Intern’s Choice: Remarkable women and men of the past are present in June

Intern’s Choice: Remarkable women and men of the past are present in June

In June we have an opportunity to see what lies ahead comedy-wise at the Edinburgh Fringe in August. In addition to Pleasance Theatre, you may spot the Institute’s interns in the following destinations..

Aino-Sofia’s pick: Pleasance Theatre: Edinburgh Preview Season

The Edinburgh Fringe is the largest arts festival in the world, the place where university drama groups and budding stand up comedians flock in their thousands in the hope of being noticed. The British satire boom of the 60’s began with a university revue at the Fringe; it has helped household names like Rowan Atkinson, Eddie Izzard and Tim Minchin establish their careers. Do you want to spot the next Rowan Atkinson before everyone else, but feel like Edinburgh is a bit far? Pleasance Theatre has you covered! Their two-month preview programme lets comedians hone their shows before heading up north.

Edinburgh Preview Season at Pleasance Theatre, Carpenters Mews, North Road, London N7 9EF,, 30 May – 27 July 2019, various times. Tickets: £5 per show or 3 for £12.

Camilla’s pick: Late at Tate Britain: WAVES

The monthly Late events are a good way to get a more in-depth look into the museum’s current exhibitions and better yet, without any extra cost. The evenings usually consist of talks, workshops and performances, although this month’s events have yet to be announced. What we do know is that the events revolve around Tate Britain’s Sixty Years exhibition and women in art in the past, present and in the future. I have worked extensively around the subject in my previous museum jobs and I am eagerly waiting for the full programme to be published.

Late at Tate Britain: WAVES, Millbank, London SW1P 4RG,, 7 June 2019 at 18.00–21.30. Free admission.

Aura’s pick: Beyond Your Wildest Dreams: Weimar Cinema 1919-1933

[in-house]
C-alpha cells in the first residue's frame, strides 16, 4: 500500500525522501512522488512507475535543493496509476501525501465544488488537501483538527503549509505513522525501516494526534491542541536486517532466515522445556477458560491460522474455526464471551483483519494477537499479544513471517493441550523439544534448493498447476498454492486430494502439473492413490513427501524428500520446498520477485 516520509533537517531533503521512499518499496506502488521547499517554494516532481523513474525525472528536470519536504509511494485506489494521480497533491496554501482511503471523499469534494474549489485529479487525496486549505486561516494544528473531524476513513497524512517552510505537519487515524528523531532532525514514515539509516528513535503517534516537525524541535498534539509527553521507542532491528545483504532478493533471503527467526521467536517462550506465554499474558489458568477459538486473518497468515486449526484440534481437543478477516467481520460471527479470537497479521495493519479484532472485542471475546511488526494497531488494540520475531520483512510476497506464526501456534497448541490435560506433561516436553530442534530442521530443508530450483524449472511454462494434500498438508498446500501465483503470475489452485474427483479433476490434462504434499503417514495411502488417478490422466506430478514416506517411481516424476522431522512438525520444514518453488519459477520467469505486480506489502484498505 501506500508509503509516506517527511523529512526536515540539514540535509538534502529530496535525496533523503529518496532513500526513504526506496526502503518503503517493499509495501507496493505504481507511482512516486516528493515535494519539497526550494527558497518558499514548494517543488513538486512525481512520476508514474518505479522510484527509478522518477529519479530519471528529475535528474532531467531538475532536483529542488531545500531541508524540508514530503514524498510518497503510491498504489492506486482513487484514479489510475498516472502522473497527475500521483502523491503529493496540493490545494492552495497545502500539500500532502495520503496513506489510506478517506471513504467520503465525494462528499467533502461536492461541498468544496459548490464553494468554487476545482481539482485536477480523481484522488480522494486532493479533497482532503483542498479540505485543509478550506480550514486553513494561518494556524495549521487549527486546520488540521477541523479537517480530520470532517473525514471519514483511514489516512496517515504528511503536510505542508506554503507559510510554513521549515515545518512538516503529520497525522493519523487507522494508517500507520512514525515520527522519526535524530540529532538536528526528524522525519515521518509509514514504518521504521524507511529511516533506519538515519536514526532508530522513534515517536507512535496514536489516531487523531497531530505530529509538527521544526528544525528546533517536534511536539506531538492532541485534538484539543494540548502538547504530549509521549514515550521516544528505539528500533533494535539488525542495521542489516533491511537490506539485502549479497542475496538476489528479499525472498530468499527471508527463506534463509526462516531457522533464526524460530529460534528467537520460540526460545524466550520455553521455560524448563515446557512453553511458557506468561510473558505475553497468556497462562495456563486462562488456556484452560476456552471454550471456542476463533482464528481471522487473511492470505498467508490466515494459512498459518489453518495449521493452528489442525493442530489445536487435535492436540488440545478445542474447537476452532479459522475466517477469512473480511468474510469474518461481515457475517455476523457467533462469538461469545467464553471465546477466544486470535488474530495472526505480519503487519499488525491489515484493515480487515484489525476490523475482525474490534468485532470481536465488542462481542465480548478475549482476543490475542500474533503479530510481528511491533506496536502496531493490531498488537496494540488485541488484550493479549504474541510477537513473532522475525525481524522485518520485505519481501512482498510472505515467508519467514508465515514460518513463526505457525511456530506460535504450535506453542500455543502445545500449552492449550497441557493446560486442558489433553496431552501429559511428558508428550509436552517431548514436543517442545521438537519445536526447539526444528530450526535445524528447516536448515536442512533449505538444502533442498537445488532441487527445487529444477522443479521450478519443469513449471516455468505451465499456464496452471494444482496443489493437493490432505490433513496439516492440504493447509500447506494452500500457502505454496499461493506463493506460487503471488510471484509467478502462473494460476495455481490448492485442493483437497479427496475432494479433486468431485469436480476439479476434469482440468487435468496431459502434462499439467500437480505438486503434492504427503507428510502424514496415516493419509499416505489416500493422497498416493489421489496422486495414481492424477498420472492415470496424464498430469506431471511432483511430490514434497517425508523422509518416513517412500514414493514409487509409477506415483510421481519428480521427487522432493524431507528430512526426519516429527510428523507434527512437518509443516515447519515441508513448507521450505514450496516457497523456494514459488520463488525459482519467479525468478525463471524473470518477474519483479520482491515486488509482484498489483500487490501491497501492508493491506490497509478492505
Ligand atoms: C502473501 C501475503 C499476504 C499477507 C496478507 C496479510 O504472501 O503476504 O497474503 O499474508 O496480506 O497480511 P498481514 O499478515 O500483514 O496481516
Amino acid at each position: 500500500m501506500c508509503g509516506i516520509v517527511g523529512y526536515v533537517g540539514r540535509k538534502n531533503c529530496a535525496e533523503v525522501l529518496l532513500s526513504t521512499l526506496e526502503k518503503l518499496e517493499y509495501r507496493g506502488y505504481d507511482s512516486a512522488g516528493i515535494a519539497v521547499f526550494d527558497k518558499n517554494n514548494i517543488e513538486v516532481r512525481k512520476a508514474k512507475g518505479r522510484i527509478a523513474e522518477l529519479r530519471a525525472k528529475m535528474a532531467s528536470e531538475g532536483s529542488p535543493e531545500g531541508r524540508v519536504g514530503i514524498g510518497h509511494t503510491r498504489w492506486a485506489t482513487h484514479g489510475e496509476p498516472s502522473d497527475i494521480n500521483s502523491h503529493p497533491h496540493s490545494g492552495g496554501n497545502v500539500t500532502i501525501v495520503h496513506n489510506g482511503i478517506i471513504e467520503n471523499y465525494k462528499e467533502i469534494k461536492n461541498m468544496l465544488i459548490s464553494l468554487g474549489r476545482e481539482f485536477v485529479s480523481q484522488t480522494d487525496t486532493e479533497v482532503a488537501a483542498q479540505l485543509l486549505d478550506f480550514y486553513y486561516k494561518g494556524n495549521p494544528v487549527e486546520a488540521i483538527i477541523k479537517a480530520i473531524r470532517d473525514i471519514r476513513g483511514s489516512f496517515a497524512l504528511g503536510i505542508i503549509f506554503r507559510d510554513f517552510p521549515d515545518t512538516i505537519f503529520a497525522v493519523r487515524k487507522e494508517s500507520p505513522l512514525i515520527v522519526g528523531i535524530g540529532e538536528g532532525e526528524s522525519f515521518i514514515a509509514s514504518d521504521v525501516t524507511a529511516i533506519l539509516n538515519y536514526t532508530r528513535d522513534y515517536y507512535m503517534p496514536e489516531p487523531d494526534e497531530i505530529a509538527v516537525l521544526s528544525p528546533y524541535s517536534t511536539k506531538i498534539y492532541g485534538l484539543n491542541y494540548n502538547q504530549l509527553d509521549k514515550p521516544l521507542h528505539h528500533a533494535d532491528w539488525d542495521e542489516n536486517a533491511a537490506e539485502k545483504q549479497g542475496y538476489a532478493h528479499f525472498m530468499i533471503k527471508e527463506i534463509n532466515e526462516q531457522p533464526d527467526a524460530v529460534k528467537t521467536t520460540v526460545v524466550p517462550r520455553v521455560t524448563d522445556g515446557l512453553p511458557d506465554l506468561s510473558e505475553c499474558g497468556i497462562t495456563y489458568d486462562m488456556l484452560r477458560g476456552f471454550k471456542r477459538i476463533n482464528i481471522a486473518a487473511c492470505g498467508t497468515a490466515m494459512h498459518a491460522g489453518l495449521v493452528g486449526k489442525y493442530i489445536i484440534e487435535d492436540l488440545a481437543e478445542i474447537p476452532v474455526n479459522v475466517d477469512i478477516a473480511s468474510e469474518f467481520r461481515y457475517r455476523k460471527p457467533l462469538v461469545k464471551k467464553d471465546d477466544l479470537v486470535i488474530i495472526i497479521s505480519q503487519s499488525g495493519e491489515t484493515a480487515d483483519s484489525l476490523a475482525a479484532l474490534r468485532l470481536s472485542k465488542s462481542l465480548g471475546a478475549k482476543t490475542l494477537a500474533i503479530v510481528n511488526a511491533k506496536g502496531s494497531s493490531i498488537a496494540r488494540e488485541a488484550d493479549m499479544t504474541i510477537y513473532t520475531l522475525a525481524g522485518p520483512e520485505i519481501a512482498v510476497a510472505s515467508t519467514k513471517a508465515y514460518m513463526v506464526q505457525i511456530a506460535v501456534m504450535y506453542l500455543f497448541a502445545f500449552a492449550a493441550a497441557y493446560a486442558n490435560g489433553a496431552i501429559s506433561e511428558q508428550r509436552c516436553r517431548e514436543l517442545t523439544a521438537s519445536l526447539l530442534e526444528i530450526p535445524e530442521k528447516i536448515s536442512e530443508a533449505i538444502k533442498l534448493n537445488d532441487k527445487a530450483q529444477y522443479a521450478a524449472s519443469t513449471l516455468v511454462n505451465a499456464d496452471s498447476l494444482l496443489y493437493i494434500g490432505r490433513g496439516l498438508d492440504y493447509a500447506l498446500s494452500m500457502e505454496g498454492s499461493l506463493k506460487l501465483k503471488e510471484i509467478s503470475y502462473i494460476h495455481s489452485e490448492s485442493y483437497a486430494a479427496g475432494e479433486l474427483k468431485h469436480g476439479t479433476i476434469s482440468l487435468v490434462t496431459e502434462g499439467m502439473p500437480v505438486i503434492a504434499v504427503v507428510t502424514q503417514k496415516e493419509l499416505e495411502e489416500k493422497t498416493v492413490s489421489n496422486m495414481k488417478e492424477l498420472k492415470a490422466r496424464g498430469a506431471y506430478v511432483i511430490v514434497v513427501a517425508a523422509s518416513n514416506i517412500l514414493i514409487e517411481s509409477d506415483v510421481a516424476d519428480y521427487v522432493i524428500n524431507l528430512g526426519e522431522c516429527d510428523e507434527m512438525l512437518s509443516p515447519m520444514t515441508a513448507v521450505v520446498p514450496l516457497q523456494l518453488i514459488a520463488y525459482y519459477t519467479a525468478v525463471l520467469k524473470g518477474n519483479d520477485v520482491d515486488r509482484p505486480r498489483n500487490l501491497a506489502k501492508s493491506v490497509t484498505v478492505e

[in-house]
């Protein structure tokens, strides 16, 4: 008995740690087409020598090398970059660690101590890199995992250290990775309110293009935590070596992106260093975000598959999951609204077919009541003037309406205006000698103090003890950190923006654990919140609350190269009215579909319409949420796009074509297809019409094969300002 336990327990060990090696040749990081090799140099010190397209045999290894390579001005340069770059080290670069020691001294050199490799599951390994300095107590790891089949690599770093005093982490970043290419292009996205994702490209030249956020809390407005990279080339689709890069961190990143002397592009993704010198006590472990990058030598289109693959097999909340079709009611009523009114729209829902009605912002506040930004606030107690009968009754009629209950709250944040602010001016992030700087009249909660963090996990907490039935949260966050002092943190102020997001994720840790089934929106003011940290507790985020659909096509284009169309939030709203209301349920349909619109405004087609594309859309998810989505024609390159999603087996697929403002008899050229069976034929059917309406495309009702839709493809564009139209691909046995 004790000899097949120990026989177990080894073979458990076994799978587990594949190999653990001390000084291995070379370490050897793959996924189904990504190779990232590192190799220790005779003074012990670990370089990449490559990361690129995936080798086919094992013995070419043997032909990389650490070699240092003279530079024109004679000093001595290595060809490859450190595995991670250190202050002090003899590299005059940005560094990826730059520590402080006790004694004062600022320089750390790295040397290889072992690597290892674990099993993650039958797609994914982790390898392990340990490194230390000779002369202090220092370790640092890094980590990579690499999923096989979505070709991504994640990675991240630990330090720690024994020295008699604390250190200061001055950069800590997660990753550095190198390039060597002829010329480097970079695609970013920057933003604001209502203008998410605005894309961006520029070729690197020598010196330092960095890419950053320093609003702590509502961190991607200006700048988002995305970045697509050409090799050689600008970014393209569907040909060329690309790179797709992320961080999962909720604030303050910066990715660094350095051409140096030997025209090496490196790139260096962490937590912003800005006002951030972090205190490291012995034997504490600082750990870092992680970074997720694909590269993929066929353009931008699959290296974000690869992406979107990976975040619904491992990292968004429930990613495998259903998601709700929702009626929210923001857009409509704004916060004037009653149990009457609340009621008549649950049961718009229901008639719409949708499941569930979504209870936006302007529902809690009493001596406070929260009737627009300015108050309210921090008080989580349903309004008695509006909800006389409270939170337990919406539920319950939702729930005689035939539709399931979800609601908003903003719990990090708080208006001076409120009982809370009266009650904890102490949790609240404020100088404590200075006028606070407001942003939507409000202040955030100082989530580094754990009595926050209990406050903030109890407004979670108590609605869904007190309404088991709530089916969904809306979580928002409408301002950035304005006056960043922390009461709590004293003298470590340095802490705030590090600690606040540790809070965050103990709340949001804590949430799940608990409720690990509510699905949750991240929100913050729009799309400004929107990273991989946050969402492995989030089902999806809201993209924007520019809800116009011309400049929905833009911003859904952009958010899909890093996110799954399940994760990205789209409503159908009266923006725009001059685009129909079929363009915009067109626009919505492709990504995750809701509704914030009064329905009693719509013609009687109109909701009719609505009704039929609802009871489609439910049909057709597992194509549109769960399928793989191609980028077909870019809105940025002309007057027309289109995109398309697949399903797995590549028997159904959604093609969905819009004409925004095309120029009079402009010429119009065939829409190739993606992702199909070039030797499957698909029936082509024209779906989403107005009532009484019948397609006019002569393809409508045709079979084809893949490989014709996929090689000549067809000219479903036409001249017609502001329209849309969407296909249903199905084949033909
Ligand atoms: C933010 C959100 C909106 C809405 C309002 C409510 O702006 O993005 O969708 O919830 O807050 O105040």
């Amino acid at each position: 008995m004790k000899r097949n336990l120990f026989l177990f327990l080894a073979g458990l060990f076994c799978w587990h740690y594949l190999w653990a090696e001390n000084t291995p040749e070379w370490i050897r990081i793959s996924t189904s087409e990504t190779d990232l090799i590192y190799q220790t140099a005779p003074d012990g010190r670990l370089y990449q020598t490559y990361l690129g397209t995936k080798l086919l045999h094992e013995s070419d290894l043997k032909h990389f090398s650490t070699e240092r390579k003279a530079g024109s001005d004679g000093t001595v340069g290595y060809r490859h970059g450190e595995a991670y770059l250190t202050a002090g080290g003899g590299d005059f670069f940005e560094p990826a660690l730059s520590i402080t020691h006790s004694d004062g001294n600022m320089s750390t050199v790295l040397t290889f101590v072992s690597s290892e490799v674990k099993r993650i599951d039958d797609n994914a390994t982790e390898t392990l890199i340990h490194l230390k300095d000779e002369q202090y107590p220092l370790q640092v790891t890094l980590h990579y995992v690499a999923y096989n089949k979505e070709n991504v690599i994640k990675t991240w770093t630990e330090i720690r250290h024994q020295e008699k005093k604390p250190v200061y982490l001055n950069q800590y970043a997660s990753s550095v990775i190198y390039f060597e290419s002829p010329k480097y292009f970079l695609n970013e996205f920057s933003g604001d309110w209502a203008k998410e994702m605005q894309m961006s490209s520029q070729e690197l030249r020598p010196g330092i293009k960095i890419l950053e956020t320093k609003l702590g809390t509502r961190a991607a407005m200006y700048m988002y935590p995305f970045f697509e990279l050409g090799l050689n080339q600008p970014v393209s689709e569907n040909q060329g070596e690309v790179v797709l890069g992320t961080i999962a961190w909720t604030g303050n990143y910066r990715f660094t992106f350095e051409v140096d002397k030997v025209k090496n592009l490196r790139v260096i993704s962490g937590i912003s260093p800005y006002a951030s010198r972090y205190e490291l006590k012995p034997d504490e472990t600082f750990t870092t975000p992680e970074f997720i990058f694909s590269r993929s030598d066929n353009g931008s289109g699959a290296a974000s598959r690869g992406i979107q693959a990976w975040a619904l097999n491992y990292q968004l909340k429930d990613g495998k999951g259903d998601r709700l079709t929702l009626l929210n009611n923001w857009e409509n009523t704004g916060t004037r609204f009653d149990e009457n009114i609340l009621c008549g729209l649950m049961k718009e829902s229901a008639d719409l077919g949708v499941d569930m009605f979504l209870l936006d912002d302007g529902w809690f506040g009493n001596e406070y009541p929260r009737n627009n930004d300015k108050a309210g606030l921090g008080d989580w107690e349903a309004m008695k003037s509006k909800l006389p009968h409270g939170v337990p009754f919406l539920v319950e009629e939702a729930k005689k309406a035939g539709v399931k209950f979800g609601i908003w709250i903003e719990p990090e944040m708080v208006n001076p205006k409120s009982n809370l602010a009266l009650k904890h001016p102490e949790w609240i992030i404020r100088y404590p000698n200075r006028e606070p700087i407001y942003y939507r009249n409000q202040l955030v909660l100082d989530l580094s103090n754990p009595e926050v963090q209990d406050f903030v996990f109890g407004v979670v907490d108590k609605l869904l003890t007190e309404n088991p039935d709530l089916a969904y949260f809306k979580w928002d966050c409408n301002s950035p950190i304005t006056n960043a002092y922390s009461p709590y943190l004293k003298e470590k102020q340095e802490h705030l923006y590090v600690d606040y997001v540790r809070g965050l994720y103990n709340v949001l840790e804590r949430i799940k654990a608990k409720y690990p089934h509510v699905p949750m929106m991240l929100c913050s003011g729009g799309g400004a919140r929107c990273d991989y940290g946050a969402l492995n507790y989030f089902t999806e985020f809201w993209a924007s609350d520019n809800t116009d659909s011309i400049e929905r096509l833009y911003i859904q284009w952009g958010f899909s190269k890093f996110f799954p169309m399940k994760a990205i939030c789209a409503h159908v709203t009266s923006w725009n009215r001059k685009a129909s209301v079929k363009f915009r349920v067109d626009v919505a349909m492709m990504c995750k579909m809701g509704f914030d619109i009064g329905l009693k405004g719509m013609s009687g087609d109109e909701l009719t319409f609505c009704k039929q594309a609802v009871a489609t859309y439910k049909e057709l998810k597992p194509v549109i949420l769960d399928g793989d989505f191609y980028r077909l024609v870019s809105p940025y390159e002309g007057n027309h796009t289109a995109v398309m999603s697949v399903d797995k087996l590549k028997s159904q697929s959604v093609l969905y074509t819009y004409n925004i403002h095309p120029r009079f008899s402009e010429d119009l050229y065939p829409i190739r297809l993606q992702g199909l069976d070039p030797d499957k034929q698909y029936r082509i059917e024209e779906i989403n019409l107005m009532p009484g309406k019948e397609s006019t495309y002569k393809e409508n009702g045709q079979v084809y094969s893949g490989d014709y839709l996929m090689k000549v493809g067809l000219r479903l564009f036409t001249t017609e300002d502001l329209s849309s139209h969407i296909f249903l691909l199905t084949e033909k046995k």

The British Film Institute (BFI) offers a peaceful oasis in the bustle of Southbank. I used to go there often while studying in London, because it made me feel at home. After all, I had been a regular customer of the National Film Institute in Helsinki for many years. This spring, I am most excited about the season of Weimar cinema. Its breathtaking trailer promises city adventures, sinful nightclubs, shocking crimes and surreal landscapes.

Beyond Your Wildest Dreams: Weimar Cinema 1919–1933, British Film Institute, Belvedere Road, SE1 8XT London,, Several screenings throughout June. Tickets: £10,50–£12,50.

Essi’s pick: Nelson Mandela: The Official Exhibition

Wandering around London with no plans is always a good plan. The last time I tried, I ended up at Nelson Mandela: The Official Exhibition at 26 Leake Street Gallery Waterloo. It’s coming to its end so please, visit asap! The exhibition is well curated: with the sounds of Zulu praise song avulekile amasango in the background, it follows the revolutionary leader’s footsteps from his early years in rural South Africa through to his political awakening. Authentic objects, letters and quotes paint a gloomy but resilient picture of Nelson Mandela’s imprisonment and struggle against the cruel apartheid policy. While the exhibition tells the story of a globally-loved man, it sheds light on South Africa’s struggle for democracy – something that, I guess, will never not feel raw and recent.

Nelson Mandela: The Official Exhibition, 26 Leake Street Gallery, entrance: 7 Addington Street, London SE1 7RY,, open daily 10am-6pm until 2 June 2019, tickets: £8-15.

Hanna’s pick: Smoke & Mirrors – The Psychology of Magic

Since reading about Harry Houdini’s tricks, I have been fascinated by the work of illusionists. In one of his performances, he freed himself from straitjackets while hanging from a rope above street audience. Tricks such as this one, have always raised the question, what is it that we are not seeing?

Smoke and Mirrors – The Psychology of Magic is an exhibition, displayed at Wellcome collection this summer. The exhibition gives the audience an opportunity to not only take a look at some of the most famous magic artefacts, but also at the psychology behind magic. It is promised to leave the audience aware of the fact, that we, as humans, are not half as observant as we think we are.

Wellcome collection, 183 Euston Road, NW1 2BE London,, open Tuesday–Sunday until 15th September, free admission.

Text: The Institute’s interns Photo: Essi Miettunen

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